2. Rubin L, Levin M, Ljungman P, et al. 2013 IDSA Clinical practice guideline for vaccination of the immunocompromised host. ClinInfect Dis. 2014 Feb;58(3):e44-100.

3.  Advisory Committee on Immunization Practices. Recommended adult immunization schedule: United States, 2013. Ann Intern Med. 2013:158(3);191-199.

4. Tomblyn M, Chiller T, Einsele H, et al. Guidelines for preventing infectious complications among hematopoietic cell transplantation recipients: a global perspective. Biol Blood Marrow Transplant. 2009;15:1143-1238.


Updates from the 2014 American Society for Blood and Marrow Transplantation Tandem Meeting

Alex Shillingburg, PharmD
Clinical Specialist BMT/ Hematologic Malignancy
WVU Healthcare, Morgantown, WV

Susanne E. Liewer, PharmD BCOP
Clinical Pharmacy Coordinator, Blood & Marrow Transplant Service
Nebraska Medical Center
Clinical Assistant Professor
University of Nebraska Medical Center College of Pharmacy
Omaha, NE

Practitioners of all hematologic malignancy and bone marrow transplant disciplines convened for the 2014 American Society for Blood and Marrow Transplant (ASBMT) Tandem Meeting in Grapevine, TX, at the end of February. A myriad of concurrent meetings and workshops, including the primary scientific program, Foundation for the Accreditation of Cellular Therapy (FACT) accreditation workshop, and Fundamentals of Hematopoietic Stem Cell Transplantation course by the National Marrow Donor Program (NMDP), were held to address several unique subgroups, such as clinical trial network (CTN) coordinators and investigators, data managers, information technology (IT) professionals, pediatric transplant, pharmacists, nurses, and center administrators. The following are highlights from the pharmacists’ portion of the meeting.

Update on the ASBMT Pharmacy Special Interest Group

Since its initiation in 2012, the Pharmacy special interest group (SIG) of ASBMT has played a major role in creating several new educational sessions at both the HOPA and ASBMT annual conferences. The boot camp course offered at the 2013 HOPA Annual Conference was met with great success with 77 registered participants. Of the boot camp attendees, 80% indicated that this conference provided information that would improve their clinical practice. The success of the fundamentals course offered in 2013 at the ASBMT annual meeting supported the continuation and expansion of this course at the 2014 meeting. The Pharmacy SIG also published a peer-reviewed article on pharmacist and physician collaborative practice agreements in the Biology of Blood and Marrow Transplantation journal. The other major achievement of the SIG was the inclusion of pharmacists in the FACT Accreditation Standards. Current initiatives include regularly publishing the Pharmacy SIG newsletter, increasing membership, establishing a Web page, and promoting pharmacy research and advocacy.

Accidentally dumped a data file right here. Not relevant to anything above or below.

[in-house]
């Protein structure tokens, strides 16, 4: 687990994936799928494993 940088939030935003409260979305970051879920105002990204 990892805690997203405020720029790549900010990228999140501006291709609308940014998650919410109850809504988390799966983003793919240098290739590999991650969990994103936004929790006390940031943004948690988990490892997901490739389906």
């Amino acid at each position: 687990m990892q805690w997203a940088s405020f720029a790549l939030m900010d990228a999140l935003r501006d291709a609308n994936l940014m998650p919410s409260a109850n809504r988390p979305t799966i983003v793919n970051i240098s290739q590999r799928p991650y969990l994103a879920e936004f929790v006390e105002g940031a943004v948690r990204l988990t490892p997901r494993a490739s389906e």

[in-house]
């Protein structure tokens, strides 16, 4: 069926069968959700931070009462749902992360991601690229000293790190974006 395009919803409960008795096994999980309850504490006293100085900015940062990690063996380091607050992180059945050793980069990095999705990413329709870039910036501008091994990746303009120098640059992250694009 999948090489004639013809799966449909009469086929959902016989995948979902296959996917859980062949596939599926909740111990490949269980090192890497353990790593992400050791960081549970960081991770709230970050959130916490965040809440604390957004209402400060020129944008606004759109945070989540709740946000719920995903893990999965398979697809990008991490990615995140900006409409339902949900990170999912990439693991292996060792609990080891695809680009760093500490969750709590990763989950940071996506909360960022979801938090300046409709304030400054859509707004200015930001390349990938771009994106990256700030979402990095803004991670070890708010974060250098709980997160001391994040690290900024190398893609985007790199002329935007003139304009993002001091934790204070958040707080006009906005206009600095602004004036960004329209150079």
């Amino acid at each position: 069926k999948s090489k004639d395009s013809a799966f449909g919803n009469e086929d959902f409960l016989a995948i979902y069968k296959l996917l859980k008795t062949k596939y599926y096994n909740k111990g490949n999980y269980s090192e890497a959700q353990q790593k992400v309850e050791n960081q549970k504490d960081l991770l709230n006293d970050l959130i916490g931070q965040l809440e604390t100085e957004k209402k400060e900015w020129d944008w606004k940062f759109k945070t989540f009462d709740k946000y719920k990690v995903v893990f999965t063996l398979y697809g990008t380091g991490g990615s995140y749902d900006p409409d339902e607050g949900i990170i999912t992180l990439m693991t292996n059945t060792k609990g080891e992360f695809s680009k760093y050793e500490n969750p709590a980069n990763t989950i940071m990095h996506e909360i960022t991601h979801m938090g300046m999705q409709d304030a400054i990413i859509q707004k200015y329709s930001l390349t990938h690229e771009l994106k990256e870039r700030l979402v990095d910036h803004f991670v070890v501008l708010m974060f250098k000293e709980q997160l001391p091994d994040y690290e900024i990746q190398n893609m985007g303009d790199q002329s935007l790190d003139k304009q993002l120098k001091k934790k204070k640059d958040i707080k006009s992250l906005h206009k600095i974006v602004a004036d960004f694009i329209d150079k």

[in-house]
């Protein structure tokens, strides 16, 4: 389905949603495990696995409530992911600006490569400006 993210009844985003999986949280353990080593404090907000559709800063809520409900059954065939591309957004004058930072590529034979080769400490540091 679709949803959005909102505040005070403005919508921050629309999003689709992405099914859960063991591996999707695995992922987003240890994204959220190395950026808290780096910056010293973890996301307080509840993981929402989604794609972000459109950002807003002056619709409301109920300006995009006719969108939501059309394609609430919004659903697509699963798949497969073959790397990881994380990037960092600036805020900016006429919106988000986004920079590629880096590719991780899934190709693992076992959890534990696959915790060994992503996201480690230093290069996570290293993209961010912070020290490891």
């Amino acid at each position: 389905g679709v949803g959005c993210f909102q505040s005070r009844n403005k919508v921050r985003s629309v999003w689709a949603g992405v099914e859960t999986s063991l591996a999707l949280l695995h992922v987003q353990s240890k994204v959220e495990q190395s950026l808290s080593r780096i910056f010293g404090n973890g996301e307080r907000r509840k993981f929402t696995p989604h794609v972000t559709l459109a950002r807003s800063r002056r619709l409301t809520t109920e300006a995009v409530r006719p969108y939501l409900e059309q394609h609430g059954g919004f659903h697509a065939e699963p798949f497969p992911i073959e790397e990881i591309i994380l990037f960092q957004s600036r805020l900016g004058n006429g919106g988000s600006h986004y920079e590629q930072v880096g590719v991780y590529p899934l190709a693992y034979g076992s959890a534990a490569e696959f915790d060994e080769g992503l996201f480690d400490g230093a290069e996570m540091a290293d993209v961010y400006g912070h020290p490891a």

Best Pharmacy Abstracts

Four abstracts authors were selected to give an oral presentation of their research, with the best abstract selected later in the conference. Ashley Teusink, PharmD, Cincinnati Children’s Hospital Medical Center, presented “Pharmacogenetic-Directed Dosing Leads to Optimized Voriconazole Levels in Pediatric Patients Receiving Hematopoietic Stem Cell Transplants,” which was awarded best pharmacy abstract. Investigators evaluated 20 patients according to their CYP450-2C19 genotype and dosed their voriconazole using an algorithm designed to target those polymorphisms. Results indicated a statistically significant improvement in the time to reach target levels (8 days versus 30 days, p <.001). “Intravenous (IV) Busulfan (BU) Pharmacokinetics Using Busulfan and Fludarabine (Flu) Conditioning in Institutions Where the Capability of Doing Pharmacokinetics Is Not Present,” “Efficacy of Late Hematopoietic Stem Cell Mobilization 35–40 Hours After Administration of Plerixafor,” and “Population Pharmacokinetic Modeling of Thymoglobulin in Children Receiving Allogeneic Hematopoietic Cell Transplantation (HCT): Towards Individualized Dosing to Improve Survival” were the other abstracts presented at the meeting.

Highlights in Infectious Disease

During the past several years, it has been commonplace for new oncology agents to come to market; however, our infectious disease colleagues have not enjoyed a similar benefit with antifective agents. A few noteworthy agents that entered development this past year were discussed during the Highlights in Infectious Disease session. Ceftolozane/tazobactam is a novel, antipseudomonal cephalosporin and a well-established b-lactamase inhibitor in development for the treatment of complicated urinary tract infection, intraabdominal infections, and ventilator-associated pneumonia. Ceftolozane/tazobactam has activity against E. coli, K. pneumoniae, and Pseudomonas aeruginosa, including strains resistant to carbapenems, piperacillin/tazobactam, and other cephalosporins, as well as strains that are multidrug resistant. Tedizolid phosphate is an oral and intravenous agent related to linezolid that is being investigated in phase 3 trials for methicillin-resistant Staphylococcus aureus infections, and it likely results in much less myelosuppresion. Clinical and Laboratory Standards Institute breakpoints for echinocandins have changed during the past year to better detect known resistance mechanisms. New breakpoints have markedly lower minimum inhibitory concentrations and are no longer uniform over the class but do differ based on the specific agent. Susceptible break points for albicans, tropicalis, and krusei are now <0.25 (rather than<2), and susceptibility for glabrata is now <0.12 for anidulafungin and caspofungin and <0.06 for micafungin. This session concluded with the presentation of studies showing improved outcomes with combination therapy for invasive aspergillosis with voriconazole and an echinocandin.